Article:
Words matter

Sharia law is a major part of political Islam.

By PharmaBloke

We need better words.

Short version
If I have to define myself, I?m a Sharia-phobe.

Long version (the ramblings of another ?drunk uncle??)

I?ve posted earlier in the week on Islamophobia and definitions that, to my mind, confuse rather than shed light. The definition accepted by the British Labour Party and All Party Parliamentary Group, that ?Islamophobia is rooted in racism and is a type of racism that targets expressions of Muslimness or perceived Muslimness” has, in my opinion, problems.

Firstly, it?s lazy.
The definition above actually makes sense if the first word is “Muslimophobia,” but that?s too hard to say. “Muslimophobia” more accurately reflects the words and meaning of the sentence as a whole.

Secondly it?s confusing. Islam is a religion, not a race.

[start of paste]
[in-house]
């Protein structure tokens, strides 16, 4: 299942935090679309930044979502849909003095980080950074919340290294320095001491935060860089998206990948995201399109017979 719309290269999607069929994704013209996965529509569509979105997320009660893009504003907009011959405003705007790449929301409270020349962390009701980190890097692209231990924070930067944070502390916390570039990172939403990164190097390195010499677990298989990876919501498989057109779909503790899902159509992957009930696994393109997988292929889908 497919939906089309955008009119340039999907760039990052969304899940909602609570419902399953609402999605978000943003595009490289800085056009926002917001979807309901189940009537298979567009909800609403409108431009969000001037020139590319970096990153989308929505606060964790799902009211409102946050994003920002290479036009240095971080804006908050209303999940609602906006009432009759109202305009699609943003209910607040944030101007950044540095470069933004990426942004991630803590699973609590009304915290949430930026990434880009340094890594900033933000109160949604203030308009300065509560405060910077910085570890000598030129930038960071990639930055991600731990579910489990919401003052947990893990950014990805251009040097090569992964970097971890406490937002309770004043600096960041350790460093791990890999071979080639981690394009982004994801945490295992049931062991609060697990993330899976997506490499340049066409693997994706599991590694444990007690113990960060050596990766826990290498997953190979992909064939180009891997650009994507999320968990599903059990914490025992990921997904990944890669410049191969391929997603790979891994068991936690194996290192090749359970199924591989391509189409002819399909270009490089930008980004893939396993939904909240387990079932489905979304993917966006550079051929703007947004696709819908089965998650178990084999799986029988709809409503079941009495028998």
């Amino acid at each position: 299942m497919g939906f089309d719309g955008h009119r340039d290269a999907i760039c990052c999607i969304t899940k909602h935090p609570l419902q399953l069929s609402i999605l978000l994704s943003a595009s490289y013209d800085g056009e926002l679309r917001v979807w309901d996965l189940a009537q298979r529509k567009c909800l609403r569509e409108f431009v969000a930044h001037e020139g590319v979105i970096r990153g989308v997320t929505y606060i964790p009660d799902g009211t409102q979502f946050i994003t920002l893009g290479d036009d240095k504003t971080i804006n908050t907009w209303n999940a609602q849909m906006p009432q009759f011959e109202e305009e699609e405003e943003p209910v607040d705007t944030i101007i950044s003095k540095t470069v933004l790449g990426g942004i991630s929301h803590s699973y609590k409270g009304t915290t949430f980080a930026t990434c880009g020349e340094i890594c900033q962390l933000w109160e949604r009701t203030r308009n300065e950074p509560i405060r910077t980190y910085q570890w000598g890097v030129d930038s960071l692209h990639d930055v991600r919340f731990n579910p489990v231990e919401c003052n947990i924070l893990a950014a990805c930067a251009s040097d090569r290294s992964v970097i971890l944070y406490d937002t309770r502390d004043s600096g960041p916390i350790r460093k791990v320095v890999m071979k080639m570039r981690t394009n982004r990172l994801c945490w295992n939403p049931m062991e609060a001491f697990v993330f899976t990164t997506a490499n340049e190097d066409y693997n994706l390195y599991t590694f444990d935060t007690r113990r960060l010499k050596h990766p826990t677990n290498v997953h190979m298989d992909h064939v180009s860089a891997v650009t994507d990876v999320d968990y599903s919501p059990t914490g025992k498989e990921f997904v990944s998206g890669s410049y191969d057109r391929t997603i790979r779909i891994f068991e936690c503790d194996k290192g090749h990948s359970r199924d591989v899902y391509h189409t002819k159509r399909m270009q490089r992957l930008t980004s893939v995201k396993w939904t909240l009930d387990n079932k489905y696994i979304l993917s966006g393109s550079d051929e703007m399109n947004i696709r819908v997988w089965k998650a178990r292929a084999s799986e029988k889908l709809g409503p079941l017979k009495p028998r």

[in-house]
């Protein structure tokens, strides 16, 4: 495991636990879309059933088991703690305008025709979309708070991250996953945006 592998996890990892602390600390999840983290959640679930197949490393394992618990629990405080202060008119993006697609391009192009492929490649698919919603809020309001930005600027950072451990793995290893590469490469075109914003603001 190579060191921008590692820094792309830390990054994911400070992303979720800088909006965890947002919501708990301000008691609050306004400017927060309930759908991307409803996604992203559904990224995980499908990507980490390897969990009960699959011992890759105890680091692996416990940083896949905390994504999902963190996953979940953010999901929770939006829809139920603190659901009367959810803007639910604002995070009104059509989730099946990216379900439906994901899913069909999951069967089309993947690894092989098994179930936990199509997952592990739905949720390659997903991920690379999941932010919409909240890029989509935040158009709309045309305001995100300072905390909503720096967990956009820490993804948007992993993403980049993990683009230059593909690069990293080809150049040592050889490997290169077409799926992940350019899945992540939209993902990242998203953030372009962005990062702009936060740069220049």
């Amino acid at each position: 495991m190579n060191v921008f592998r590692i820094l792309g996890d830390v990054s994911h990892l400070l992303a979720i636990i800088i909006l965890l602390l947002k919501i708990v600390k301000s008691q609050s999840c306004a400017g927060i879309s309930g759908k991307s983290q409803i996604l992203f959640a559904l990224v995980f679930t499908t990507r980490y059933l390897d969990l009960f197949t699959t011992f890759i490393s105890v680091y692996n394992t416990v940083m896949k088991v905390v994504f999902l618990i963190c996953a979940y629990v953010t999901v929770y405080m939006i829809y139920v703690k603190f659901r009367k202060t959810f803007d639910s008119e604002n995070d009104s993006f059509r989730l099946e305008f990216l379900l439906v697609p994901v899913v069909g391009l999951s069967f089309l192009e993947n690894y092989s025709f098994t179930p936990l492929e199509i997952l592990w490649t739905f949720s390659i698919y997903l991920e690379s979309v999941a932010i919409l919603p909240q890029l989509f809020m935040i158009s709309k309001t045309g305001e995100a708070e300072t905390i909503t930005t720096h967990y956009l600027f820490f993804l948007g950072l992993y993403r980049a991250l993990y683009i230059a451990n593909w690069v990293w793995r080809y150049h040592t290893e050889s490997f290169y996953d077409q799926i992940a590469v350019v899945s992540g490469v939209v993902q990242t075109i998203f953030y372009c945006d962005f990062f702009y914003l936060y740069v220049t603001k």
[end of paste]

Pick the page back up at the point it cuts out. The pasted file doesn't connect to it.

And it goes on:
It?s reductionist

“Islamophobia” becomes a very broad catch-all phrase, a shutdown throwaway line to stop questions or criticism of Islamic practices.

It confuses principle and people.

Can I criticise some expressions of Islamic practice (Brunei?s recent law change that includes stoning people to death and cutting off children’s arms and legs) whilst still being appalled at what happened to our fellow Kiwi?s in Christchurch? Spoiler: in today?s reactionary climate, I?d pick that as risky.

It inhibits critical analysis.

H1?s Twitter feed condemns the Brunei move, but her first post says ?Hard to comprehend what could be driving such a barbaric move which stands in stark opposition to fundamental human rights principles?. Probably the most succinct reply was ?whispers: It?s Islamic sharia law. You know, the religion of peace.?

I?m idealistic. I think facts matter and knowledge takes us forward. Stereotypes foster prejudice and build polarisation. We need more of the former and less of the latter.

Words matter…

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